Our last post about the regional commuter rail proposal unleashed questions about how the plan relates to the downtown streetcar proposal, and whether (or if) one is needed before the other. We decided to simply lay out some data so you can formulate your own conclusion.
The table below represents America’s “new rail cities” — metropolitan areas that built new rail infrastructure after the expansion of highway capacity and the rise of the private auto. This excludes cities that never dismantled their urban or commuter rail infrastructure in the 1950s (Boston, Chicago, New York, Philadelphia, Pittsburgh, and San Francisco). This provides a more balanced comparison to what KC is up against when implementing services from scratch.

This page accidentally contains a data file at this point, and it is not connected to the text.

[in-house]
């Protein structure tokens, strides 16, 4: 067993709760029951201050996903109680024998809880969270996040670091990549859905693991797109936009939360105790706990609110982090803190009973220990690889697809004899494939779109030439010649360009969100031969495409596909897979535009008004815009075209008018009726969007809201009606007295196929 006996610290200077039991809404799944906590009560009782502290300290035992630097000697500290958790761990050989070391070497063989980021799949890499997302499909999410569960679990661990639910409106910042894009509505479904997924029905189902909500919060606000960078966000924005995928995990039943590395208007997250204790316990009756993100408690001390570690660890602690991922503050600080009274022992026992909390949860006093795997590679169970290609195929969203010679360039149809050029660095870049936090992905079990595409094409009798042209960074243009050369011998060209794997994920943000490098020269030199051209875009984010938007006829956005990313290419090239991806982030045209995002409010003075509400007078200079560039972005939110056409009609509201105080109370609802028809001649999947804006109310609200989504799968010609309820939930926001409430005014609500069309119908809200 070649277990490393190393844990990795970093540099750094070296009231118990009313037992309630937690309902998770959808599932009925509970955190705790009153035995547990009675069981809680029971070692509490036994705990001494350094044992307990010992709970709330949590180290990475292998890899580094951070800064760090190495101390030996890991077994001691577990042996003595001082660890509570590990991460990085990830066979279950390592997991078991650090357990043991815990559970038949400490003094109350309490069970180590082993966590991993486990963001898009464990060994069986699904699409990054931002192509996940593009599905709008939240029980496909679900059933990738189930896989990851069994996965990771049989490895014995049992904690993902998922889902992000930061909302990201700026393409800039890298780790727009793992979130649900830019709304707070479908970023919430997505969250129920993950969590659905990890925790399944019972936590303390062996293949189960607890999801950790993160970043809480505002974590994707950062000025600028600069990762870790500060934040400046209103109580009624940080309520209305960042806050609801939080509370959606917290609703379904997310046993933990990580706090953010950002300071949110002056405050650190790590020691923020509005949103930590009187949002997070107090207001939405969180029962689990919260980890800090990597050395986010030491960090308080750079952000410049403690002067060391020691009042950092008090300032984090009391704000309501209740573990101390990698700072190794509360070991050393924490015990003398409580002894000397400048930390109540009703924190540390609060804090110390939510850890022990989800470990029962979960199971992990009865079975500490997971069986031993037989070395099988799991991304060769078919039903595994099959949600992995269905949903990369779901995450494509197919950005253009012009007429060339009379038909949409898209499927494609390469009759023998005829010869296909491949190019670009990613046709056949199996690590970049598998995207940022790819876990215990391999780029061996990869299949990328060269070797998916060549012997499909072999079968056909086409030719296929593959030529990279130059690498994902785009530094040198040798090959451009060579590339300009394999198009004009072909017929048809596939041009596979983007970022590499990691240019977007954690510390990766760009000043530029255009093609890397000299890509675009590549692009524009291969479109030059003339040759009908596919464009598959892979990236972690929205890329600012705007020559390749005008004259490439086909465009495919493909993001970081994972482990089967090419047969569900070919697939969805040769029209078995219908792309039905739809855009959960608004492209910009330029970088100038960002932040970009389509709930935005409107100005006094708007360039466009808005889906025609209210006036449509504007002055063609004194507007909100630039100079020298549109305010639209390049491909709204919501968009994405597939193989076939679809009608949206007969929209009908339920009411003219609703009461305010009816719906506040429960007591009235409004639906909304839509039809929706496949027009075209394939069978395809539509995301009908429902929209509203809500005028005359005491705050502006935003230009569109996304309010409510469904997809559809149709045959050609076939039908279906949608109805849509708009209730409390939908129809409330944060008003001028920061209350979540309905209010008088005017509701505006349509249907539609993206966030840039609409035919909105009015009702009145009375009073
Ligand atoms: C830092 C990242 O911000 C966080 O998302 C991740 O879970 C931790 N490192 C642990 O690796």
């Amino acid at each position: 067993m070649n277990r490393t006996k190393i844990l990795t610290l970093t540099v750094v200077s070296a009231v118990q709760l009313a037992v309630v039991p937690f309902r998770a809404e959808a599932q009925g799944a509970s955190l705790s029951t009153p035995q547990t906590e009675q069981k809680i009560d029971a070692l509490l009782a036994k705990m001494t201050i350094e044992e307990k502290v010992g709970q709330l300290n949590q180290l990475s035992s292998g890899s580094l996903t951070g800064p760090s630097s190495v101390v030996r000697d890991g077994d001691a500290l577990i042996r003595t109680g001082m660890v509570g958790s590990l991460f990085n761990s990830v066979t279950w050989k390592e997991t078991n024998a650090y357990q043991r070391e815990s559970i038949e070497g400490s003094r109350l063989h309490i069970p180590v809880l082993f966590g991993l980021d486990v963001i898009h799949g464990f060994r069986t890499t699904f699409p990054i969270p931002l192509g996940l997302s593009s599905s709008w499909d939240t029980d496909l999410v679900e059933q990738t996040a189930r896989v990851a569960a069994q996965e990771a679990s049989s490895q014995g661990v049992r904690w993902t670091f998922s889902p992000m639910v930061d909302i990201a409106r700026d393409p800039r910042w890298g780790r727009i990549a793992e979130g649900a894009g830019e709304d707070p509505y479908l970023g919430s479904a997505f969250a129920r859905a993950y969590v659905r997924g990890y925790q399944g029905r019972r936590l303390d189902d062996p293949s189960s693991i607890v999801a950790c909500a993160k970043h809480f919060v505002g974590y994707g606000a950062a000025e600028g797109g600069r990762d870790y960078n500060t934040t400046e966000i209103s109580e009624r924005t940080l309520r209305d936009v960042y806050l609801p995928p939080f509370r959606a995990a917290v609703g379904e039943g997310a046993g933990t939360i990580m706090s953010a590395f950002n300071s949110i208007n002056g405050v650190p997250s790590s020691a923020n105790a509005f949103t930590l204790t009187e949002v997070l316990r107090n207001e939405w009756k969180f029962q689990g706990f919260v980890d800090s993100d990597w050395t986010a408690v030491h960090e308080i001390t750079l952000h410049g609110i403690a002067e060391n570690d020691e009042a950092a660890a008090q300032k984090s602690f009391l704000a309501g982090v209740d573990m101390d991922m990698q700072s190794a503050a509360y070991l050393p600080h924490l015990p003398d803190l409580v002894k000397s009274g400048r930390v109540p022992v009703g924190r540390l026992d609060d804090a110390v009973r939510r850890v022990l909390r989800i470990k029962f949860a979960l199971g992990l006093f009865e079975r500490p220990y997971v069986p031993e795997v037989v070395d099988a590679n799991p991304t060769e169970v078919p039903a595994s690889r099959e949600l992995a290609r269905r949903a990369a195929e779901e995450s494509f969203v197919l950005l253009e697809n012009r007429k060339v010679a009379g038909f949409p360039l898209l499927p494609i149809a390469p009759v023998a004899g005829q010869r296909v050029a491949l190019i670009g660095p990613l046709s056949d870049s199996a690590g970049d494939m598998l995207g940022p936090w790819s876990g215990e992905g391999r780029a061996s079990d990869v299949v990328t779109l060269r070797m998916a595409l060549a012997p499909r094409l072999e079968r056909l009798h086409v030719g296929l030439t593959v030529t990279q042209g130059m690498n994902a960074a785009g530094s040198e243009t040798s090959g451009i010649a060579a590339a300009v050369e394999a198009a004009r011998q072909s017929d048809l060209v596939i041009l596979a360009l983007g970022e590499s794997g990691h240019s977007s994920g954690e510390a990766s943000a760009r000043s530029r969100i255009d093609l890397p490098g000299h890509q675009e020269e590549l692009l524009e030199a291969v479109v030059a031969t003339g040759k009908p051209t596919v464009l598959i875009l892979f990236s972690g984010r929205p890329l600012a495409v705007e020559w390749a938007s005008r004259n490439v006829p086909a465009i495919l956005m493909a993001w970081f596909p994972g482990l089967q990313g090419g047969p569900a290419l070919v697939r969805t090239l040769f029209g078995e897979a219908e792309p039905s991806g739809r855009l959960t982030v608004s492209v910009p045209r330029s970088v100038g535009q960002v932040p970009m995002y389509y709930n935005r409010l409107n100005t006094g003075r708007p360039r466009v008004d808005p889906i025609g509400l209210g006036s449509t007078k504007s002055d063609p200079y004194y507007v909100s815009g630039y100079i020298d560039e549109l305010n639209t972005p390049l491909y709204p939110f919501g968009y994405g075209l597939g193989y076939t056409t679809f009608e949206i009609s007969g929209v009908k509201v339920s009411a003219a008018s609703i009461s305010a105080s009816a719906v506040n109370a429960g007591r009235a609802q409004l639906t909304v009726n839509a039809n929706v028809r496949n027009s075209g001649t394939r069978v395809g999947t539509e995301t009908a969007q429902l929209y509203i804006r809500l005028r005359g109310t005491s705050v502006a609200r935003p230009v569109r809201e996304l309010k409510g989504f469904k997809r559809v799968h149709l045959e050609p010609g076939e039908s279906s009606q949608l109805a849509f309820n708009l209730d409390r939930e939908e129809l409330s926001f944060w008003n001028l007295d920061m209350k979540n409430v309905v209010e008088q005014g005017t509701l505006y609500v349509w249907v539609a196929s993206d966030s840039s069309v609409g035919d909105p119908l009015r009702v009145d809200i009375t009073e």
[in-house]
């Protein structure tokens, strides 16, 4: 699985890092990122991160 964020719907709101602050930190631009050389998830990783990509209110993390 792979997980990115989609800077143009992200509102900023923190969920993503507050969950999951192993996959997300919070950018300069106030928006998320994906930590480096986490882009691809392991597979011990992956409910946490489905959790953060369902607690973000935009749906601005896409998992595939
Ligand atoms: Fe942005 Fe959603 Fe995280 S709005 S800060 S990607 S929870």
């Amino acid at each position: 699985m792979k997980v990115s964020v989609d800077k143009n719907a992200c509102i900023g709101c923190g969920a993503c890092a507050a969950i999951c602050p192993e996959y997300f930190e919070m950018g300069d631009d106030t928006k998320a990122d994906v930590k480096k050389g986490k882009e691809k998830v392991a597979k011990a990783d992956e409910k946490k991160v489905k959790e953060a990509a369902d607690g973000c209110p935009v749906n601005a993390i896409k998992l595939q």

Urban Rail refers to any rail line that is designed to serve an urban core with frequent, all-day service (subways, elevateds, streetcars, light rail). Commuter Rail refers to any rail line that connects outlying suburbs with the central business district with less frequent service focused primarily on rush hours.
The year corresponds to the initial year of operation. Fully-funded rail lines under construction are listed; BRT lines are not.
|Metro Area||Urban Rail||Commuter Rail|
|Albuquerque, New Mexico||N/A||2006|
|Buffalo, New York||1984||N/A|
|Charlotte, North Carolina||2007||N/A|
|Los Angeles, California||1990||1992|
|New Haven, Connecticut||N/A||1990|
|Salt Lake City, Utah||1999||2008|
|San Diego, California||1981||1995|
|St. Louis, Missouri||1993||N/A|